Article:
Eosinophils function in murine allergic airways inflammation as professional antigen-presenting cells (APCs). In murine professional APC cell types, optimal functioning of MHC Class II depends on its lateral association in plasma membranes and colocalization with the tetraspanin CD9 into detergent-resistant membrane microdomains (DRMs). With human eosinophils, we evaluated the localization of MHC Class II (HLA-DR) to DRMs and the functional significance of such localization. In granulocyte-macrophage colony-stimulating factor–stimulated human eosinophils, antibody cross-linked HLA-DR colocalized by immunofluorescence microscopy focally on plasma membranes with CD9 and the DRM marker ganglioside GM1. In addition, HLA-DR coimmunoprecipitates with CD9 after chemical cross-linking of CD9. HLA-DR and CD9 were localized by Western blotting in eosinophil DRM subcellular fractions. DRM disruption with the cholesterol-depleting agent methyl-β-cyclodextrin decreased eosinophil surface expression of HLA-DR and CD9. We show that CD9 is abundant on the surface of eosinophils, presenting the first electron microscopy data of the ultrastructural immunolocalization of CD9 in human eosinophils. Disruption of HLA-DR–containing DRMs decreased the ability of superantigen-loaded human eosinophils to stimulate CD4+ T-cell activation (CD69 expression), proliferation, and cytokine production. Our results, which demonstrate that eosinophil MHC Class II localizes to DRMs in association with CD9 in a functionally significant manner, represent a novel insight into the organization of the antigen presentation complex of human eosinophils.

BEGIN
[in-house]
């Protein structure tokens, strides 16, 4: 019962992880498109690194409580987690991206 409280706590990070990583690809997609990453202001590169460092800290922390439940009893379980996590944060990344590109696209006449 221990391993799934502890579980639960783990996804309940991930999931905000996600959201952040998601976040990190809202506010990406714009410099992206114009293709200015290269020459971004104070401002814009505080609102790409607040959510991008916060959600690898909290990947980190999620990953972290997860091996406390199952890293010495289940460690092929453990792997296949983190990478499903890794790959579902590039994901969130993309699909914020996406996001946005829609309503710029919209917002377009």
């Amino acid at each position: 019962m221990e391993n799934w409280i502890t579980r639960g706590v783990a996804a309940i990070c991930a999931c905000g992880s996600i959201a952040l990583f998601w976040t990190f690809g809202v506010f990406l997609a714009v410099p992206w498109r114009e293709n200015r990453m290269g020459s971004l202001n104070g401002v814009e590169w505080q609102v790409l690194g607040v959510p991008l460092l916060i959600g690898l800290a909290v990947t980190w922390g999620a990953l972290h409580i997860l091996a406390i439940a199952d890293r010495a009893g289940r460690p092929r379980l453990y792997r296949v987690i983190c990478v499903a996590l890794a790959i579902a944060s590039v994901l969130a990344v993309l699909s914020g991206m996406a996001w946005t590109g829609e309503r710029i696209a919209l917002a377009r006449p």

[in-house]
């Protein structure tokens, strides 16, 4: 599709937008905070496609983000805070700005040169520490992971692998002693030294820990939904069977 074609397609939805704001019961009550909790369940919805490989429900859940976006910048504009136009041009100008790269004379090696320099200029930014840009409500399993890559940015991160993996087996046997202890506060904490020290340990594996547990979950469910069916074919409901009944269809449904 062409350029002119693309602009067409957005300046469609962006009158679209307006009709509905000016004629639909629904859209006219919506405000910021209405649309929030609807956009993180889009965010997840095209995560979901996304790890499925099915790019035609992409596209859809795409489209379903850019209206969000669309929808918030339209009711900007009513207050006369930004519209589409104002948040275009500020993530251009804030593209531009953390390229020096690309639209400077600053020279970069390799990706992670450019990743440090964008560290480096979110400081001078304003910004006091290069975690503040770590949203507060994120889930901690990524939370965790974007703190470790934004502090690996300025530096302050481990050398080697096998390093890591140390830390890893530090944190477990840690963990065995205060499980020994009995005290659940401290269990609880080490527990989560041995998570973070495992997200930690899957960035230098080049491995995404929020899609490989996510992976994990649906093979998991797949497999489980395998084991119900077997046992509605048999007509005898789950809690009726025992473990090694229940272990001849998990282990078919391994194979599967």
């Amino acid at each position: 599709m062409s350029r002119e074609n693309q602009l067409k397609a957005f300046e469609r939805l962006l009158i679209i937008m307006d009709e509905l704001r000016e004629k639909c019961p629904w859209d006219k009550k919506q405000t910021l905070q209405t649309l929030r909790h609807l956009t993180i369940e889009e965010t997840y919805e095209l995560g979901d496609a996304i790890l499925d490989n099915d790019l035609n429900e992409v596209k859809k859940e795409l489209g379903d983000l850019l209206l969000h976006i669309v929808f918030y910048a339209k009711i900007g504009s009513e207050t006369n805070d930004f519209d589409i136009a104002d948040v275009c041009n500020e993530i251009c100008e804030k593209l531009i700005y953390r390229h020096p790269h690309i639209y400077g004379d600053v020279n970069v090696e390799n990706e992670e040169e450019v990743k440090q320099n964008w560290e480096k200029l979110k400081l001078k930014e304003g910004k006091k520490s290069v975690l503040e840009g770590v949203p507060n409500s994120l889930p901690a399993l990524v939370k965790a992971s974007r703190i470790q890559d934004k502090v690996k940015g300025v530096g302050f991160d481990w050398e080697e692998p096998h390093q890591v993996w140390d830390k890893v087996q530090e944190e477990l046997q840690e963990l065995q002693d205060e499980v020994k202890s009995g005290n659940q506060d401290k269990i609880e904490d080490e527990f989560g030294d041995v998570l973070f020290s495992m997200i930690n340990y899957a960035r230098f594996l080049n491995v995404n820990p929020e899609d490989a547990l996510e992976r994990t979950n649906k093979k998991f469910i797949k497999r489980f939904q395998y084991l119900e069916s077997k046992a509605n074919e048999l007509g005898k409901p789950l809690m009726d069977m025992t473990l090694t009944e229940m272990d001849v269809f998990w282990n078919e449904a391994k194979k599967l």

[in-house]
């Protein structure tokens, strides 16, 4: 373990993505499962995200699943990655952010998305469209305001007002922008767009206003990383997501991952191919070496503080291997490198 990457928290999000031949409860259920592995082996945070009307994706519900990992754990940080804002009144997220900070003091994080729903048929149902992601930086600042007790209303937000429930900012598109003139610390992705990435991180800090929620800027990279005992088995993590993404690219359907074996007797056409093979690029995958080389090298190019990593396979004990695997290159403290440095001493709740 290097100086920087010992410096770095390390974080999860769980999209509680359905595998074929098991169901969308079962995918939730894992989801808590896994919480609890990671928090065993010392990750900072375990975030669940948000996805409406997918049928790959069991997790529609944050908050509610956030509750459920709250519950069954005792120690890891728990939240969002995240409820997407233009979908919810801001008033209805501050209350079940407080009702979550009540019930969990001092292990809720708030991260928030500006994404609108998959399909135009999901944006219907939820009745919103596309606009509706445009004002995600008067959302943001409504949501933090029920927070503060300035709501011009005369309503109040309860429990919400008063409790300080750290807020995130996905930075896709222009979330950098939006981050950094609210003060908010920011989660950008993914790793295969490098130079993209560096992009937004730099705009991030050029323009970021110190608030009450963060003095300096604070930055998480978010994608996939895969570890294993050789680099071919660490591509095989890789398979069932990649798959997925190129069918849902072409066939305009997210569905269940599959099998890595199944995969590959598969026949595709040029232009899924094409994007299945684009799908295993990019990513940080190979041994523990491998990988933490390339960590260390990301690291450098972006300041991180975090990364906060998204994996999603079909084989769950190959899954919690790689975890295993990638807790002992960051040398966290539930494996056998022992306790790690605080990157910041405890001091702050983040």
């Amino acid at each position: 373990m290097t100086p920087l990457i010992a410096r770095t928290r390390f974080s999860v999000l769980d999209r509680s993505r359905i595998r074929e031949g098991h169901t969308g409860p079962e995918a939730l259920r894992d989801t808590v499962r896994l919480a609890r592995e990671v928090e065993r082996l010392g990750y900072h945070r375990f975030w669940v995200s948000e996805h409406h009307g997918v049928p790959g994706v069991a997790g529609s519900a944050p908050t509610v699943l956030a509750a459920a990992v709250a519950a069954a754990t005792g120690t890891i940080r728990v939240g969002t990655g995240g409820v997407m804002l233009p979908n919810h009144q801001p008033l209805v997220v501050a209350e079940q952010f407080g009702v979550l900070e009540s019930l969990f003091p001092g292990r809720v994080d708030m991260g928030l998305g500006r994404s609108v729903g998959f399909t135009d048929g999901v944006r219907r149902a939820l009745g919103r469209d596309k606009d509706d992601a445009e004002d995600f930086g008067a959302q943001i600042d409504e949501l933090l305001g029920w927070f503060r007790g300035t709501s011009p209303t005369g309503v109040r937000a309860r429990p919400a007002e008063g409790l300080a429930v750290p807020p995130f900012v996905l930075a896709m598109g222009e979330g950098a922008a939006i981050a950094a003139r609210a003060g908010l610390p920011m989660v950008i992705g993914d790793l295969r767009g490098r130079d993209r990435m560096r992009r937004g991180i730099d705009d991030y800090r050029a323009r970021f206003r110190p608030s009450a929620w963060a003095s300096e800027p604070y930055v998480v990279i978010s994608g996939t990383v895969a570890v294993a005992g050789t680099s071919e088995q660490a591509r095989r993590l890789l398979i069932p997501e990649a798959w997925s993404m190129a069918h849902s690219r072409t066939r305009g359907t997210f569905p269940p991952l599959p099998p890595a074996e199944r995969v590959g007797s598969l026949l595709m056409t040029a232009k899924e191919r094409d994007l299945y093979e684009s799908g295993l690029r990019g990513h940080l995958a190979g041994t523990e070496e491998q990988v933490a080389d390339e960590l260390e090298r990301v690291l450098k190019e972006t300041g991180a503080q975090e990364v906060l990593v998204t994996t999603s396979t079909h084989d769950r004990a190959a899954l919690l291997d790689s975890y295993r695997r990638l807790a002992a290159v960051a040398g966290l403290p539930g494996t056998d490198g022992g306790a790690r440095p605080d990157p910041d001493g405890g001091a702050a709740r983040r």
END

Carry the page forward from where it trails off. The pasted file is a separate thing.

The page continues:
eosinophils; antigen presentation; HLA-DR; CD9; immunoelectron microscopy